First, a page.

Simon did not know why the resurrection reading carried him to this memory. It must have been the chaos, the frantic running. Simon laughed, interrupting the reverent worship, receiving confused stares. Maybe Mary Magdalene and the disciples scurried about because, on that shocking morning, their life just took off without them, insisting they catch up. Maybe their circuits overloaded with all the previously unthinkable possibilities. Maybe they were invigorated with the brilliance of how much life mattered, how much their life mattered. In the first Easter story, Jesus’ grave split open, and this meant everybody needed to get moving, get busy living.
That afternoon, Simon dialed up Patrick, just to say hello and that he’d been thinking about him. Then Simon poured a dark cup of coffee, sat on his back porch as the sun warmed his face and wrote the first page of a new novel.
13 Replies to “Busy Living”
your fiction is beautiful and simple… and feels so familiar. thanks for writing that makes me breathe deep.
thank you for your kind words
There is so much of the Collier clan in this story, it only left me wondering if Wyatt or Seth were the frantic runner. I imagine it to be Seth. And tonight as I read the Road to Emmaus story to my girls I was struck that the men invited Jesus in to stay with them because the road was dangerous after dark, yet as soon as they recognized him they left at that very hour to walk the long road back to Jerusalem. Danger no longer mattered, only the sharing of the Good News. As you said – they had to get busy living. No more fearing in the dark and waiting for the light to come. The Light had arrived.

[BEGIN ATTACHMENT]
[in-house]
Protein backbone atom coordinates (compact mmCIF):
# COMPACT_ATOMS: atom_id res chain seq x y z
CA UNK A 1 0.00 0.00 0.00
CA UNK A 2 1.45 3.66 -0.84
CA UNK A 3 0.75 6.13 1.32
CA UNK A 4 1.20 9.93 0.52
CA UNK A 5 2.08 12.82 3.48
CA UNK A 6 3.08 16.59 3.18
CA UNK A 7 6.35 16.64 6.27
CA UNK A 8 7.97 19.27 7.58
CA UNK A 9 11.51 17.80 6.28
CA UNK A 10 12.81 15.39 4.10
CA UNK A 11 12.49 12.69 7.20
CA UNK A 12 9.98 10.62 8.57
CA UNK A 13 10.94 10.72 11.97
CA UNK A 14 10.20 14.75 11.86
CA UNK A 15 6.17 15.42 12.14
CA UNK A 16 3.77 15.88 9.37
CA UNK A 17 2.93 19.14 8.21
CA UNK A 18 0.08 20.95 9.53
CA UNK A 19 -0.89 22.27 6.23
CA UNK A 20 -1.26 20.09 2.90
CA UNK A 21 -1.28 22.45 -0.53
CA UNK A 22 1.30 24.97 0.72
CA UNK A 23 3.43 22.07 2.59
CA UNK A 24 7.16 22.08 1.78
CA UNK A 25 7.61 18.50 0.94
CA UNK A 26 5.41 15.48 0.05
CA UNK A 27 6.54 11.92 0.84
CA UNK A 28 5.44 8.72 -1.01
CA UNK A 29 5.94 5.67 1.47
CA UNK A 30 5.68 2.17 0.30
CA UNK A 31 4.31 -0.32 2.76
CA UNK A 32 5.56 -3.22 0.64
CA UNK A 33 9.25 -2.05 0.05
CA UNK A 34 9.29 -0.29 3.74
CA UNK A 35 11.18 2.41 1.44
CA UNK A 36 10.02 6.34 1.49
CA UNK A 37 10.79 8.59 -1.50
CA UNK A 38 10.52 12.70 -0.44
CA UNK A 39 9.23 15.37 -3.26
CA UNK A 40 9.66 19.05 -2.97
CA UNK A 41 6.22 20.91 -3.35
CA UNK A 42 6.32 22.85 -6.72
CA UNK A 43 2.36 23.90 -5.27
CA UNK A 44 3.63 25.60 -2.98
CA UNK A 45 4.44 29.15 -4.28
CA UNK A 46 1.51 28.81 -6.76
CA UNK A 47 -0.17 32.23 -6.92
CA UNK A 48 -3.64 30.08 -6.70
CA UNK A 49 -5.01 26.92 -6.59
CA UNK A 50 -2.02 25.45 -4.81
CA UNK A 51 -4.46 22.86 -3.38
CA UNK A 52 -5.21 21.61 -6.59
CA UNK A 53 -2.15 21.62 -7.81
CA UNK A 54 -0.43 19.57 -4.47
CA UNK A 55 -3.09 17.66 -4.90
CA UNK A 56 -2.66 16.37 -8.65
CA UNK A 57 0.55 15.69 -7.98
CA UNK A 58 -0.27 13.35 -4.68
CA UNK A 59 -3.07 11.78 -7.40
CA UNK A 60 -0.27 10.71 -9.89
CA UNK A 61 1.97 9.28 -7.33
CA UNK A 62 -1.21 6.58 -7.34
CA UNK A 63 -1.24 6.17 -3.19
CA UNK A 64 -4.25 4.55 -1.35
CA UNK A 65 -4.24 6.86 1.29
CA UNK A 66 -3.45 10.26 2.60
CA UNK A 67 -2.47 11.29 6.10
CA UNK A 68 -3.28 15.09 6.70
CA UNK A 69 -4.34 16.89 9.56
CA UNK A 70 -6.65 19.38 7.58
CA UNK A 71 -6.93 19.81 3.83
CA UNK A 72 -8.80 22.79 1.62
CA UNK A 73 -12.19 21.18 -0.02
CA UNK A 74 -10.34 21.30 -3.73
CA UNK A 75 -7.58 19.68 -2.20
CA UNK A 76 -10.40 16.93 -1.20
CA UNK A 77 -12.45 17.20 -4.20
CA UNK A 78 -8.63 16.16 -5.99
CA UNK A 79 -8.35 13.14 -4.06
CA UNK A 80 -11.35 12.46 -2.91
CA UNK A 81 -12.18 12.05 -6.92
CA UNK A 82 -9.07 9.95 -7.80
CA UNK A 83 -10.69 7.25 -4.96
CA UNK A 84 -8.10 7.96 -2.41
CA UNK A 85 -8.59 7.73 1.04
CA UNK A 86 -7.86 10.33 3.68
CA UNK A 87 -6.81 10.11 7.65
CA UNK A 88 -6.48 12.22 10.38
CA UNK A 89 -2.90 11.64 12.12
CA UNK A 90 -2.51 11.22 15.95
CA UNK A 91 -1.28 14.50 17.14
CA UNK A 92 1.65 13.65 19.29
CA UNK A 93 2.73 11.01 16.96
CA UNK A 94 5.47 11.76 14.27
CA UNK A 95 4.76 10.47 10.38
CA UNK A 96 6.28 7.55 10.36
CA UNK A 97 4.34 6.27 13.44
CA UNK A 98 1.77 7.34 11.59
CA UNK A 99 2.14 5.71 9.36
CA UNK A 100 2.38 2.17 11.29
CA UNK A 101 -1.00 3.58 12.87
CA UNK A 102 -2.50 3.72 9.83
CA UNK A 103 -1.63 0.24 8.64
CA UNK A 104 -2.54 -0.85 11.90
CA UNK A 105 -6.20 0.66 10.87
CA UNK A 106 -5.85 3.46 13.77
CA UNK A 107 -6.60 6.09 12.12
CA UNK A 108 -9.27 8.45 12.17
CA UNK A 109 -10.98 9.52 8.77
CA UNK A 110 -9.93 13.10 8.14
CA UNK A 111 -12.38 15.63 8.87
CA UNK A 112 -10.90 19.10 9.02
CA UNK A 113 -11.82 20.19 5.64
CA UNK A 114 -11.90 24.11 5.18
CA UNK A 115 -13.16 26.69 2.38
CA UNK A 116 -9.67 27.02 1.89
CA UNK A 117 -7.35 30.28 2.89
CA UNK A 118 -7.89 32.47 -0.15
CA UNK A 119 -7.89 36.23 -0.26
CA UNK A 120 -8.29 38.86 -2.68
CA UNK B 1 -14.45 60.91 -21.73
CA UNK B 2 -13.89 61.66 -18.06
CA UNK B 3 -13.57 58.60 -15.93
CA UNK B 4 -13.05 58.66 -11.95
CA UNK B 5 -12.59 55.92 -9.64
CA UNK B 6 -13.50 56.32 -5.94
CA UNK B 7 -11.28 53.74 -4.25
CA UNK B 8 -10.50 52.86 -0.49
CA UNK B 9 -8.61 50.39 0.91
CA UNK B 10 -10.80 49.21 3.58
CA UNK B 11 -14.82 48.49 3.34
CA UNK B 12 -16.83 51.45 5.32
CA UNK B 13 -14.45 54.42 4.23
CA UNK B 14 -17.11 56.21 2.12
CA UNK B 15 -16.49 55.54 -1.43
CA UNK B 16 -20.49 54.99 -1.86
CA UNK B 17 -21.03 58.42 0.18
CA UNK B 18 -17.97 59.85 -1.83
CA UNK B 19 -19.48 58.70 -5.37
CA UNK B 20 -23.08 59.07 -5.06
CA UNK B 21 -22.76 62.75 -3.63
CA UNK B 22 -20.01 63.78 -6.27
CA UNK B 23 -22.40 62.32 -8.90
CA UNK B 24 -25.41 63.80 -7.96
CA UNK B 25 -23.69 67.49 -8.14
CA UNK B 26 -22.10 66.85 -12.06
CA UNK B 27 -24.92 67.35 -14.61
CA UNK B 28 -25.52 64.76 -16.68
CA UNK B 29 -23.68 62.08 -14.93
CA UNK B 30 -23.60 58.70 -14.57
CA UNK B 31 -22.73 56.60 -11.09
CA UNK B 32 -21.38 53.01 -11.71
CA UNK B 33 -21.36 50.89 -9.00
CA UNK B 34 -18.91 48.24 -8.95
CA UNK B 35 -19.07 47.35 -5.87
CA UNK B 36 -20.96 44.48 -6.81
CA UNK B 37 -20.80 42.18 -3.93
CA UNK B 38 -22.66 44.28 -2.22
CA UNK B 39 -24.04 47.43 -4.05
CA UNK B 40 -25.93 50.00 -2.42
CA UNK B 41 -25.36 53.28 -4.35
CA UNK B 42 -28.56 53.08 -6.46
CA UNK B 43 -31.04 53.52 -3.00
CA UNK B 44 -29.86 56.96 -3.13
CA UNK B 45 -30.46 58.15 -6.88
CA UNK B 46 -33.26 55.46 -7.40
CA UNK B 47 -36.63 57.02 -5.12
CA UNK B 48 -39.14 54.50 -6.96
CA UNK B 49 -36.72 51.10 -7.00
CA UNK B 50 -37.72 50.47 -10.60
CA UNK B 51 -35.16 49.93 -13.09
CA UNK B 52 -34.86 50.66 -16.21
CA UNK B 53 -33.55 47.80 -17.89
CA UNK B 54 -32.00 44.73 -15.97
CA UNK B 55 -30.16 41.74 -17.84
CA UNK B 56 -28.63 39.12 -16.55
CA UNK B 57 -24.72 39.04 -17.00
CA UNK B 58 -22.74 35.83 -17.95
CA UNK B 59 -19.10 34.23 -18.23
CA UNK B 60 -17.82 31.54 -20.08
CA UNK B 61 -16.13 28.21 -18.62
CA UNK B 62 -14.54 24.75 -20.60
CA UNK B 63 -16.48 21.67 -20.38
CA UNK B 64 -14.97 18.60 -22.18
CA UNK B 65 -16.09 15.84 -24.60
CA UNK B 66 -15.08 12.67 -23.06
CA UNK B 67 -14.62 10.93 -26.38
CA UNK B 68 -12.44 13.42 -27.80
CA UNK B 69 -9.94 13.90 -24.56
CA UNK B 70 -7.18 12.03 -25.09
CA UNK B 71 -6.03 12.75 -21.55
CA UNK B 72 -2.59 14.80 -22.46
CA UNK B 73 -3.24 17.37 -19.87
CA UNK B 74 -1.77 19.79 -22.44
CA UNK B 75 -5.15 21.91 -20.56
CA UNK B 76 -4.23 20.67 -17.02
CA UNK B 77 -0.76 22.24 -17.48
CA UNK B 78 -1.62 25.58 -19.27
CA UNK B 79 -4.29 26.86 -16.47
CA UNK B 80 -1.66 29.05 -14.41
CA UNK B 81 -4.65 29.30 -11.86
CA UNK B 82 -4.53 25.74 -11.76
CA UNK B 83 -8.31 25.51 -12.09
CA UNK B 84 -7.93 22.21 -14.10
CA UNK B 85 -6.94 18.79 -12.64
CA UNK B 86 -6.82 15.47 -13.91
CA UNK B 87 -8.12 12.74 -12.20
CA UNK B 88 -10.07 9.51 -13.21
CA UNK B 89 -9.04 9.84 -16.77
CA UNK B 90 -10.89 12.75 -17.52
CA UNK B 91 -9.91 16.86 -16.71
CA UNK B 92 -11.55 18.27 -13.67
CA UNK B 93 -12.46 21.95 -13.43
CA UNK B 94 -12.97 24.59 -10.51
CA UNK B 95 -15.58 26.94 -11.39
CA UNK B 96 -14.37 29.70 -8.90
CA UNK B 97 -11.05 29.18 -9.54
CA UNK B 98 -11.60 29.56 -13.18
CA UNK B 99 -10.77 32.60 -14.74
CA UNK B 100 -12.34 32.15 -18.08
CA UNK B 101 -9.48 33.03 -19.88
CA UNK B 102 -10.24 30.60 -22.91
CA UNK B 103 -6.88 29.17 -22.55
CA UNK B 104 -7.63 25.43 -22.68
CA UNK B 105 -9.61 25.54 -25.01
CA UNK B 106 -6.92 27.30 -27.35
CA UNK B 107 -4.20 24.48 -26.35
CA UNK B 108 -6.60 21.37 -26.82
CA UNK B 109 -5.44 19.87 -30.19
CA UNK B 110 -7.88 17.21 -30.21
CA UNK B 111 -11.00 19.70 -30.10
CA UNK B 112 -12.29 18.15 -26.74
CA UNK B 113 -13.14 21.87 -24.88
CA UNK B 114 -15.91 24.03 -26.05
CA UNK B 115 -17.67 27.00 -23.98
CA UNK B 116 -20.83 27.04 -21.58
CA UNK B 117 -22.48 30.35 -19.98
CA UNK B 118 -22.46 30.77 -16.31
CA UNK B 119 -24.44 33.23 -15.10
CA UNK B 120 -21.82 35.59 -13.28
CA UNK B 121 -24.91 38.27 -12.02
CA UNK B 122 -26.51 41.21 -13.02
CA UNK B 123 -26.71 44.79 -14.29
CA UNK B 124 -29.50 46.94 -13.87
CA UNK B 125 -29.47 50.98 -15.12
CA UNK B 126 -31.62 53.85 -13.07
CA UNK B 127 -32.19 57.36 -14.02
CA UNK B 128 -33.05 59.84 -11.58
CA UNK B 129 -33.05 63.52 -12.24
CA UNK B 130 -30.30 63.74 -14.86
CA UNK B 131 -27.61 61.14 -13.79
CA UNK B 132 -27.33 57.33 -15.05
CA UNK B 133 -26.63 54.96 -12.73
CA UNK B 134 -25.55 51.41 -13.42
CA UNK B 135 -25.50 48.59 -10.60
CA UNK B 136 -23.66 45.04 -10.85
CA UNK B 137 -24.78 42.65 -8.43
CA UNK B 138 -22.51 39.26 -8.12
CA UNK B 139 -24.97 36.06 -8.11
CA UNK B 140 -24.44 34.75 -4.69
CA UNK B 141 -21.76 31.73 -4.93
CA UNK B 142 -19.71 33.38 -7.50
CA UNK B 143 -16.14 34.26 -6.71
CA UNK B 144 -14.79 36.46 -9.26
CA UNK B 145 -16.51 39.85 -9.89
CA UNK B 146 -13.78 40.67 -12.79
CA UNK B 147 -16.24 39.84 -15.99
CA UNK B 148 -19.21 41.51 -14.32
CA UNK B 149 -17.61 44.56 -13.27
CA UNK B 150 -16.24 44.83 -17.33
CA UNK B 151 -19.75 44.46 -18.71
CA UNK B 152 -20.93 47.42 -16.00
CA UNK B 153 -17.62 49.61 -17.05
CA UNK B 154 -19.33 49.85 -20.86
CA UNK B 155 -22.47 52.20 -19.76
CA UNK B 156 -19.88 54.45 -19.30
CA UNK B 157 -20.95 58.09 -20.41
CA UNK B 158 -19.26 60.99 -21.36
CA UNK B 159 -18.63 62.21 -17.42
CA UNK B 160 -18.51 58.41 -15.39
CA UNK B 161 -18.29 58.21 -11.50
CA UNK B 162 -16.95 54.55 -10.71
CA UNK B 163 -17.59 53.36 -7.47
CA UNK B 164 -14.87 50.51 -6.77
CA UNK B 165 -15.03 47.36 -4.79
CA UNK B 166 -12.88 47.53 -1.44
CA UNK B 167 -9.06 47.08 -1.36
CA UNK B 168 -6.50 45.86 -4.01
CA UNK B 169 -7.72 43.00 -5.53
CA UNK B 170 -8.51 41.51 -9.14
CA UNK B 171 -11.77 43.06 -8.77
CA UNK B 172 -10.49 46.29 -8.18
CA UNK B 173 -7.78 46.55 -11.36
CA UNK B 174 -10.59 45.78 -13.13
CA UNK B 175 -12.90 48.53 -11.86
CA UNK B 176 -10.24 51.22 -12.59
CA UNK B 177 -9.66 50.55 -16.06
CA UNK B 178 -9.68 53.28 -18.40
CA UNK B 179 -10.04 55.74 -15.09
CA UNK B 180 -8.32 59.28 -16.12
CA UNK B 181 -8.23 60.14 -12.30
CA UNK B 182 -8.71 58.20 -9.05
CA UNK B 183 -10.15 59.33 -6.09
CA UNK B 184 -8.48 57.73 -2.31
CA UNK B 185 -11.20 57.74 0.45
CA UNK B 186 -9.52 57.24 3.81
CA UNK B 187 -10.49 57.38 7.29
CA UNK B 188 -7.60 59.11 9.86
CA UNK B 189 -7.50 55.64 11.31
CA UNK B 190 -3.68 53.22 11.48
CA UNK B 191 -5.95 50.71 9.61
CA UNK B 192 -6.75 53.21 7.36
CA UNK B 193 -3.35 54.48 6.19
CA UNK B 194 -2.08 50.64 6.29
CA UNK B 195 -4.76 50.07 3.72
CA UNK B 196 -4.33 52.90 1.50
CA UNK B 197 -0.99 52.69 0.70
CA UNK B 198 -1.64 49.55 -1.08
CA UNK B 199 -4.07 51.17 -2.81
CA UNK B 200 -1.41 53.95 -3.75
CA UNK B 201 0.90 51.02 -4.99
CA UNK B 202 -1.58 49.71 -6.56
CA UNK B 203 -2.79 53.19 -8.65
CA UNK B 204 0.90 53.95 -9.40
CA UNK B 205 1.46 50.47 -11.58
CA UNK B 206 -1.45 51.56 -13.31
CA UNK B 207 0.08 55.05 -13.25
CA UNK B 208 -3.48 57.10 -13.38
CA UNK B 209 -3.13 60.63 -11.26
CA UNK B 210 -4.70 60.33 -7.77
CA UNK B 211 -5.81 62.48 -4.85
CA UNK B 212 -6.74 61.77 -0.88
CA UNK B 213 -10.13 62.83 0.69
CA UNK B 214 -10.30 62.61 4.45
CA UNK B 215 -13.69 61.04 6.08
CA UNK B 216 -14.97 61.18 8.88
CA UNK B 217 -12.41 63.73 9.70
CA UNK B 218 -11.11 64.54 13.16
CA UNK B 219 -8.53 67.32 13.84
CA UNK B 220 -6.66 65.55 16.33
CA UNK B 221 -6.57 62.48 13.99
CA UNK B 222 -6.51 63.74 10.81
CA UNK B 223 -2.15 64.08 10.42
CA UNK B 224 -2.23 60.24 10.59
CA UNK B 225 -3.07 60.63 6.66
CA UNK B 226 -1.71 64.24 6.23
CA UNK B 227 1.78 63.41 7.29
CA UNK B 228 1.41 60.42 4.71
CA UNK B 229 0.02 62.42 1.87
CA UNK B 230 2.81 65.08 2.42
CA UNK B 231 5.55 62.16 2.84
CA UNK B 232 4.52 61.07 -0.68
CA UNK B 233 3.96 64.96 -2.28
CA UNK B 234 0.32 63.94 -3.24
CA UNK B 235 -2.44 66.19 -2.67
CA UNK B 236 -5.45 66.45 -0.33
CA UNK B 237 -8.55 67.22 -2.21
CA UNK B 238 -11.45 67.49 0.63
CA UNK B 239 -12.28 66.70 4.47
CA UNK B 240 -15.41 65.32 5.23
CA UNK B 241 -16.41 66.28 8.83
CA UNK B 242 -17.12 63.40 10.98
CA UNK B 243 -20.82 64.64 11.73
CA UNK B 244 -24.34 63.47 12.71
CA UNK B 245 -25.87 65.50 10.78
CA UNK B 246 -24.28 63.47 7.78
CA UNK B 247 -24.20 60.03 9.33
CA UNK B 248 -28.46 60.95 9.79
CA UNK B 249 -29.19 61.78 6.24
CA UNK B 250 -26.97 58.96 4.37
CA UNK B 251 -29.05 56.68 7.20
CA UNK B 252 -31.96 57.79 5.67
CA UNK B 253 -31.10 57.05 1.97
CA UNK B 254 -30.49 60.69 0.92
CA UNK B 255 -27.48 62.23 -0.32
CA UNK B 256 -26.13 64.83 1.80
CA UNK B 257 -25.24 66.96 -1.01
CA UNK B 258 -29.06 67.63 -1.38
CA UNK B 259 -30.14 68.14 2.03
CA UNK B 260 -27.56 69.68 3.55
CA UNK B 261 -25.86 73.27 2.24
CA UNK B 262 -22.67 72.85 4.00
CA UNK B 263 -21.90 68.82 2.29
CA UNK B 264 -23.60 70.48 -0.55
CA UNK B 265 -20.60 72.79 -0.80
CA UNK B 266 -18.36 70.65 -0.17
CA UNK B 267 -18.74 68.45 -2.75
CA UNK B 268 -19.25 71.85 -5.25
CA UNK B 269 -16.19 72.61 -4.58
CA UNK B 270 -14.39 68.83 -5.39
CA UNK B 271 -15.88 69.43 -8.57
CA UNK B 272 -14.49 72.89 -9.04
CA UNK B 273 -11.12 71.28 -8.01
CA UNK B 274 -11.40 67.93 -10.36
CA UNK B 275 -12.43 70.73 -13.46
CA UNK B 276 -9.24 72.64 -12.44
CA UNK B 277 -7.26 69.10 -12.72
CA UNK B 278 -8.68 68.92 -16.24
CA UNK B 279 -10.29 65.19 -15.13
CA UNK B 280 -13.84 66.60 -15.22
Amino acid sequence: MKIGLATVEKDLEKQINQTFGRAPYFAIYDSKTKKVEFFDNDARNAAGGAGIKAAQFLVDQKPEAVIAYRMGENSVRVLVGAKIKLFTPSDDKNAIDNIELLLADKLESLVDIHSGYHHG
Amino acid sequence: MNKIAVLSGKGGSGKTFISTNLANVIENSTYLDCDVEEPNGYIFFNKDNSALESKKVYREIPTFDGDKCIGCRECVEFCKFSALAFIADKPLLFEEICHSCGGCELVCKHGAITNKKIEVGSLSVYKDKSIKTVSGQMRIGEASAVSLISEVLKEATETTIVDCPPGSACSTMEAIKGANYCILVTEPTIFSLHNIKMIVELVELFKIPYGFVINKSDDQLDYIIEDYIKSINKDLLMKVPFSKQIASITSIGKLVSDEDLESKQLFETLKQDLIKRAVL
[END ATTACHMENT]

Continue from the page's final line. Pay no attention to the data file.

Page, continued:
Light has arrived indeed.
I would love it if you wrote a whole fiction book. I think a lot of people would. It would be lovely.
Joy to you
We never met, I missed your family at DCF by 2 years, but just know there are a few of us, who have never known you, that love to read your and Miska’s blogs. You can see the brightness in the stories people left around share.
So thank you
And I look forward to the book someday
Hi, Stephanie. The novel will happen one of these days. Sorry we missed you at DCF. And thank you for your kinds words and for taking the time to write them. I do love the word ‘brightness.” That’s a good way to be remembered.
I’m with Stephanie – get that book written, Winn. Please. LOVE this – and that Mary was a wise one, wasn’t she??
There’s a lot there with that Mary…
Winn- what a lovely concept- being so busy enjoying life that a few things are forgotten- That excites me as it is a way of looking at things I would never have considered, yet will be quoting for days and weeks ahead!
I also loved this line: Maybe they were invigorated with the brilliance of how much life mattered, how much their life mattered.
Thank you. Your gift of words has blessed my day.
Blessings from Mary, New Zeal;and.
Thank you, Mary. Maybe you saw yourself a bit in the story?
My favorite line is, “The chaos means he’s living.” An important reminder to me today; thank you.
you’re welcome, Tricia
Just write the book. Please.Your words ring with life-